Letter from Birdland: Trying to get a good look at large cat

Letter from Birdland: Trying to get a good look at large cat

In Birdland, we had a short warm snap. It was balmy in the 30s, and we took advantage of the gentle weather to take a trip to the woods. I had talked to my dad the night before. He had bought a trail camera, and we were going out to put it up.

Dad and Linda arrived just after Ellis woke up, but my youngest moves slowly in the morning, so we had to wait a little.

"Hurry up," I called. "Your grandparents are here."

A couple weeks earlier, a neighbor had caught an image of something surprising, and Dad wanted to see if he could find out what might be checking out the deer trail in our woods. The photo we saw was a clear picture of a large cat. The snow is deep, up to her haunches, and trackless, except for the straight lines behind her, as she makes her way through the deep snow. The bare trees cast blue shadows.

The digital display tells us the photo was taken just past noon in early February. She is walking away from the camera, almost out of the frame. Her coat is full and thick. Her ears are back, as if she's annoyed with the snow. She lifts one paw, ready to step forward. She's moving in a straight line, like she has someplace to go. She is a beautiful, solitary creature.

When Ellis was finally dressed, we were on our way. We took the short ride to the timber, and climbed out of the car. We followed a deer trail into the woods and strapped the camera to a tree. It was pretty simple. We'll go back in a week and see what we have captured.

I wasn't at all surprised that our neighbor caught a catamount (cougar, puma, mountain lion, panther or whatever you want to call it) on film. I saw one myself one night coming home very late about 25 years ago.

We were driving through White Heath, and suddenly a dog-sized cat crossed the road a few car lengths ahead of us. It was gone before we could react. It didn't stand quite as tall as a German shepherd, but it was unmistakably a cat: pointed ears on a round head; long, full tail straight back behind the body.

I told my grandma about it later, but she wasn't surprised. She said, "Oh yes, there's been a cat following that herd of deer for years, but don't tell anybody — or we'll have people from all over coming to organize a hunt."

I didn't tell too many people, either, for that very reason. But now that this image is making the email and facebook rounds, I figure people would be talking about it, and I wanted to add my voice to the conversation.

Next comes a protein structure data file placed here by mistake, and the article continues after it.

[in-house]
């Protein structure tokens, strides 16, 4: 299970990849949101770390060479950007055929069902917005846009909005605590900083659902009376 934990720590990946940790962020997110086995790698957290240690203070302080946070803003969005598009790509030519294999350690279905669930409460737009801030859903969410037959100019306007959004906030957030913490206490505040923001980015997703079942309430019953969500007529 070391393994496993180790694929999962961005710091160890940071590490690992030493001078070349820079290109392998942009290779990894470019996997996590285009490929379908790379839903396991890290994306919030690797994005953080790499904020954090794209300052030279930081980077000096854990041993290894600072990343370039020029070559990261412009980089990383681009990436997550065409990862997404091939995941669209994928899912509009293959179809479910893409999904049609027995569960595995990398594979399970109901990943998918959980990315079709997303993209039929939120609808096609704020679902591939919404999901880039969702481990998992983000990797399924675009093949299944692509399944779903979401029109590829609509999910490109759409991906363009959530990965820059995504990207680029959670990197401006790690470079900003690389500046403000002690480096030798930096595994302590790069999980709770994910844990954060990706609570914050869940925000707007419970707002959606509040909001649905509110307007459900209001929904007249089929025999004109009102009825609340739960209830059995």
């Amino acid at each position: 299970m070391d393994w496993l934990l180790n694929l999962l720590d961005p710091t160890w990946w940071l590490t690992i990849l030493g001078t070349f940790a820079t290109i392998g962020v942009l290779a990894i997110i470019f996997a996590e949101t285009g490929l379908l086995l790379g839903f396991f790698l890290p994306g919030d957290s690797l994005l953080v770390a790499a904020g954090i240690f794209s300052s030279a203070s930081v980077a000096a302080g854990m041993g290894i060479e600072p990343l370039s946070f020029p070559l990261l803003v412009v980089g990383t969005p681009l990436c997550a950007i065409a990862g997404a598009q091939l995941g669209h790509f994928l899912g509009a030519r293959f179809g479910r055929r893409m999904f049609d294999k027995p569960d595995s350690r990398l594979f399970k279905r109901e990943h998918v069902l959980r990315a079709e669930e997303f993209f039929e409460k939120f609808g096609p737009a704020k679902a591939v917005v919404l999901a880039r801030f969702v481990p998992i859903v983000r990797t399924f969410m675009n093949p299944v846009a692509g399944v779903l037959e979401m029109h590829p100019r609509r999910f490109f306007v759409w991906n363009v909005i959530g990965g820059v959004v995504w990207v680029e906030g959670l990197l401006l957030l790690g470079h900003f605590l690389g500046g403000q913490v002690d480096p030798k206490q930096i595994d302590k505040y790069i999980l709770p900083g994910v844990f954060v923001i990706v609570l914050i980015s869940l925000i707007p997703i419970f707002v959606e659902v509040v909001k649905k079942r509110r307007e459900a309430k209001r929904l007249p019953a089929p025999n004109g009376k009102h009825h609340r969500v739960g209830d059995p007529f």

I know big cats can be dangerous, and I did some quick research. I was hoping to find that big cats don't ever attack people, but that was wishful thinking of course. I did find, however, that attacks on people are extremely rare and occur mostly in the Western states or Canada, and usually when people are out hiking alone.

Wikipedia has a list of North American deaths from cougar attacks, and it's sad reading. There are some particularly tragic cases of children being killed. Compare the 25 fatalities Wikipedia's statistics from gun deaths in Illinois for one year: 364 in 2010 alone. So, wait: 25 fatal cougar attacks in more than 100 years from all of North America versus 364 gun deaths in one state in one year? I know which dangerous animal frightens me more.

My quick Google search led me to some interesting sources. I plan to do some more serious library research soon. I'll let you know what I find.

After we put up our camera, we drove into town for lunch. We chatted and shared stories and memories, but our conversation kept coming back to our elusive cat. That cougar, or her kin (cougars live about five years in the wild), has been around these parts for at least 30 years, and most of us didn't even notice. I hope we can continue to live in peace with this beautiful animal.

Walk in beauty; work in peace; blessed be.

Mary Lucille Hays lives in Birdland near White Heath. You can read more about cougars and safety at mountainlion.org and env.gov.bc.ca/wld/documents/cougsf.htm.

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